Big Brothers Big Sisters is a well known organization that serves more than 6500 children. It works to match children who would benefit with a having a positive role model. Several students at Southwestern College are a part of this organization.

Caitlin Dyck, nursing senior, said, “It’s awesome to be able to influence young kids, since I don’t have any younger siblings.” Dyck’s little sister is a school-based match. It is recommended that big brothers or sisters see their little brother or sister once a week. For busy college students, that can sometimes seem like a burden, but many would say that the time is well spent.

Christy Rude, early childhood education junior, said, “I saw it as an opportunity to get involved with a child in the community who needed a role model and somebody to look up to. I love kids and I love working with them and learning from them.”

Rude has taken her little on Discipleship outings, out to eat, or to the park. Dyck meets her little at school, and so usually does puzzles or crafts with her. Another important aspect is simply talking to them. These kids need someone to look up to, someone to get advice from. The children aren’t the only ones learning something, though. “Whenever you’re trying to change a kid’s life, they end up changing yours,” said Dyck.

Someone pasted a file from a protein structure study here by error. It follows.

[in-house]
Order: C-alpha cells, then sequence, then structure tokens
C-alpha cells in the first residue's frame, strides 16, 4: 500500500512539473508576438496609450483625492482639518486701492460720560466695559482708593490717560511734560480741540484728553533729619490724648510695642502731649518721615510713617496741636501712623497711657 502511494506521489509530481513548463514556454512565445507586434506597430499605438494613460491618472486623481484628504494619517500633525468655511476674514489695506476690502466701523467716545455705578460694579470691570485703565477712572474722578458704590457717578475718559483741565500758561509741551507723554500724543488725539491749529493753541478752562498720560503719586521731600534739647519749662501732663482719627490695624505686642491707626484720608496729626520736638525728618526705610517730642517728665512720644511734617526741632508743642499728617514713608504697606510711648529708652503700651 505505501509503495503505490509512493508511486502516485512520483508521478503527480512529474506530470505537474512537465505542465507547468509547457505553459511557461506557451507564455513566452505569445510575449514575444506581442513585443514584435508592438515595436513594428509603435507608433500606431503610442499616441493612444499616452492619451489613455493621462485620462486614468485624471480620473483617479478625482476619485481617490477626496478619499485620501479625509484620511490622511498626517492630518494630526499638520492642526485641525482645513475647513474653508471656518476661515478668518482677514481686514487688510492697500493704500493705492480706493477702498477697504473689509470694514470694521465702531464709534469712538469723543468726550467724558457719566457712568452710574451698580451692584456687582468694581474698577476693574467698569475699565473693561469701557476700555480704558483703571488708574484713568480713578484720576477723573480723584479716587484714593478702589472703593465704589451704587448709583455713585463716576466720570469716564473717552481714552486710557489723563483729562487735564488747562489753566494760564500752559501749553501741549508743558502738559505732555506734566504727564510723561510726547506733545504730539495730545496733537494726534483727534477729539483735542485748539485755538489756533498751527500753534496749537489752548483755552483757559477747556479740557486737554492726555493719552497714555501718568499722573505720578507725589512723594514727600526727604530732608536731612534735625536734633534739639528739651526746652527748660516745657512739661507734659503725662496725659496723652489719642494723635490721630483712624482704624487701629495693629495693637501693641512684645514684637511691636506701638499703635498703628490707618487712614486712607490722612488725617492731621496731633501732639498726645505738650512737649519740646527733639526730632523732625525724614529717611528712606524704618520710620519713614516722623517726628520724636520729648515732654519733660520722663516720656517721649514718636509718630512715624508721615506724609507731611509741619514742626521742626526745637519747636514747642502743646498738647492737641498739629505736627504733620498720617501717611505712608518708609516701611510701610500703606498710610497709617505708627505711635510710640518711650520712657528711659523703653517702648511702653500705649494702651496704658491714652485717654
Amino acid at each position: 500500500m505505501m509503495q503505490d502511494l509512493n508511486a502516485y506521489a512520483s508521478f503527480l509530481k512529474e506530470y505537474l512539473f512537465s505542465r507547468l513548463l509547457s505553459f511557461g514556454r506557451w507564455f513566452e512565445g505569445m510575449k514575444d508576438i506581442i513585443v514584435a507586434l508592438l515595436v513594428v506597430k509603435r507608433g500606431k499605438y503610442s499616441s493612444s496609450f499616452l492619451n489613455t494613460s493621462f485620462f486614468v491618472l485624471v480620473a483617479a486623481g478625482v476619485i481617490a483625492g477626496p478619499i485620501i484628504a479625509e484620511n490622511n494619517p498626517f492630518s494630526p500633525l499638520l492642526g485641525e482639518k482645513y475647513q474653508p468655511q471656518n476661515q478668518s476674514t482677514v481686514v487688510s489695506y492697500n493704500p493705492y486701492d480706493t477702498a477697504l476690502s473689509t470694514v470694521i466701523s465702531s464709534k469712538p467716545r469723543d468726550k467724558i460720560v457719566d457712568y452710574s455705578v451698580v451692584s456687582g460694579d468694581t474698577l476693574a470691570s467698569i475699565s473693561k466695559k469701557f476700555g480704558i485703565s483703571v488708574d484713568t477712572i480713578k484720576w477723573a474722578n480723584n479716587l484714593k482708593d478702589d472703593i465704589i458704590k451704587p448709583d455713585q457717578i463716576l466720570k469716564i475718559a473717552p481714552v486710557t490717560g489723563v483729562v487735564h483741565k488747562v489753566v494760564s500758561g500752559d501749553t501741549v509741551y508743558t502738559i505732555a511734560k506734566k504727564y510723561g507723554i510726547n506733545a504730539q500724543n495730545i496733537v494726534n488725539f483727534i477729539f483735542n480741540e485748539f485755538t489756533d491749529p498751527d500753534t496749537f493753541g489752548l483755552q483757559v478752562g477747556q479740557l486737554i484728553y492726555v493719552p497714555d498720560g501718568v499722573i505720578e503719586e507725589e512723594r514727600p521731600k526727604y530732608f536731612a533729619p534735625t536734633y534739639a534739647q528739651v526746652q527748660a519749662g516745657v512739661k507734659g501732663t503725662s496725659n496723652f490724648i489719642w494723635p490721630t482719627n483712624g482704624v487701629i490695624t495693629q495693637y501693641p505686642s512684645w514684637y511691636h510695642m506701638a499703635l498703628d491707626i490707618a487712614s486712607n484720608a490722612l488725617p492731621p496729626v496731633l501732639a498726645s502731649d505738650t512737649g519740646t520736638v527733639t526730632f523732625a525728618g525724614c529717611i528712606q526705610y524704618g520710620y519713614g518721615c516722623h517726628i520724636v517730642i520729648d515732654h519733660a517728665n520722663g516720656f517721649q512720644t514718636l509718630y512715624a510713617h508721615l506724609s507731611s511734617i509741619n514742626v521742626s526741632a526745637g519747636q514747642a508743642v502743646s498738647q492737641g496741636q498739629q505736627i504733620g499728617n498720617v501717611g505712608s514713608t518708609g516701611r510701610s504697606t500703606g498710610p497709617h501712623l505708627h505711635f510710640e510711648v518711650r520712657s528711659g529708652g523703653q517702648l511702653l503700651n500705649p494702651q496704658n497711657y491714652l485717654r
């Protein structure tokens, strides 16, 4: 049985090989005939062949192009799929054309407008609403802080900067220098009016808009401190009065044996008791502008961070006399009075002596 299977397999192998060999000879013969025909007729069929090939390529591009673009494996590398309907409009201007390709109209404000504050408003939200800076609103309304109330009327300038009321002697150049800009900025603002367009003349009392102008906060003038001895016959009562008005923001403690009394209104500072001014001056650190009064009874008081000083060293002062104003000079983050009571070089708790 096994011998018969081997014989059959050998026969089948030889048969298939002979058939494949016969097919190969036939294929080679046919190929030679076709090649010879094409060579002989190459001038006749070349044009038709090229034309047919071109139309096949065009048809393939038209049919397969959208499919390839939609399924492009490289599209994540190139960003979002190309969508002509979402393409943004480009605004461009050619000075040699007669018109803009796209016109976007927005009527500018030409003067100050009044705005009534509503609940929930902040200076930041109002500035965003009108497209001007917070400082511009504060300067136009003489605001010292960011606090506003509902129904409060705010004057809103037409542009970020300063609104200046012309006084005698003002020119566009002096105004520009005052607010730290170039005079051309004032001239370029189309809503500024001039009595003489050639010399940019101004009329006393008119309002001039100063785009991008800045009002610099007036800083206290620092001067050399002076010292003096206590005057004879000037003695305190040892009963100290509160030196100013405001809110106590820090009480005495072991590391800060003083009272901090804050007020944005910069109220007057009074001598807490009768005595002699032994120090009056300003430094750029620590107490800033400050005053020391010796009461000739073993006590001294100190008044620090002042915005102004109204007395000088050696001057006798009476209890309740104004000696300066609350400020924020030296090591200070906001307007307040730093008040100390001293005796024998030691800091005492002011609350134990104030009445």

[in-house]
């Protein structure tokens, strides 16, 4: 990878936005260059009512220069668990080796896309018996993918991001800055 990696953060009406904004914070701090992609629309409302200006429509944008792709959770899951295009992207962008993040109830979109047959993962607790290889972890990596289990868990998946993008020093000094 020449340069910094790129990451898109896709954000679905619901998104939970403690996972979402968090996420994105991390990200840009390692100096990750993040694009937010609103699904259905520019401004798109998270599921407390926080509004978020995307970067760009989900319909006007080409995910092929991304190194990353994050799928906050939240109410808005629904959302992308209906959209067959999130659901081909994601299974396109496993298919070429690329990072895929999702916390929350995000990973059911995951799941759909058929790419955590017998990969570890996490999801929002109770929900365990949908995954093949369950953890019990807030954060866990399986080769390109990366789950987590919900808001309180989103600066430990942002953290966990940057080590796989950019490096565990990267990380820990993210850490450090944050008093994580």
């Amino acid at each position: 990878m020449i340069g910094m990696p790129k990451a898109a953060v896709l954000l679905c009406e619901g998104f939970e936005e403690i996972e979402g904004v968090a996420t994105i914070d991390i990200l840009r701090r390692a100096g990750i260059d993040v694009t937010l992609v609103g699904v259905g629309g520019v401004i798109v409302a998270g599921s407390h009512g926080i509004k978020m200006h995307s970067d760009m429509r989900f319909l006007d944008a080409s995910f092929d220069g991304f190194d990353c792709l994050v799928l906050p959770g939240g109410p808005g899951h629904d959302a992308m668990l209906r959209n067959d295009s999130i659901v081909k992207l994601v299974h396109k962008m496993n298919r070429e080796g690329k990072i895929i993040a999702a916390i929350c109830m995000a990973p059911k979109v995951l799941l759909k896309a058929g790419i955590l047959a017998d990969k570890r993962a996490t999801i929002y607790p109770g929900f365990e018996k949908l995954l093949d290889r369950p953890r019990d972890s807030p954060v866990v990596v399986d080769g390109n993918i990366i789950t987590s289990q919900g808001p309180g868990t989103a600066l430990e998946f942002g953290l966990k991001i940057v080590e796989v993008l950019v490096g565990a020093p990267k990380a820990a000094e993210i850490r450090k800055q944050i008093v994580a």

That one day a week can have a huge impact. Rude said, “Not everyone is blessed with family who is able to devote all of their time and energy to their children, and a lot of different aspects factor into that. A lot of children need someone to look up to and to give them advice, and to help nuture their developmental process, to encourage them to be the best they can be.”

Rude would encourage others to carefully consider becoming a big brother or sister. “It’s a big time commitment. The little brother or sister is going to be depending on them.”

Volunteering isn’t the only thing you can do, though. The annual Bowl for Kids’ Sake is a great way to be involved. Those interested in helping can start a team of five or six members. Each team should try to raise $1000. On March 6, all teams will be rewarded with two free games of bowling, a t-shirt, concessions, and door prizes. The best part is that this celebration is funded by sponsors, so all the money raised will go directly to the kids.

To find out more, visit www.kansasbowl.org.

Erin Morris is a freshman majoring in communication. You may e-mail her at erin.morris@sckans.edu.

Edited by Samantha Gillis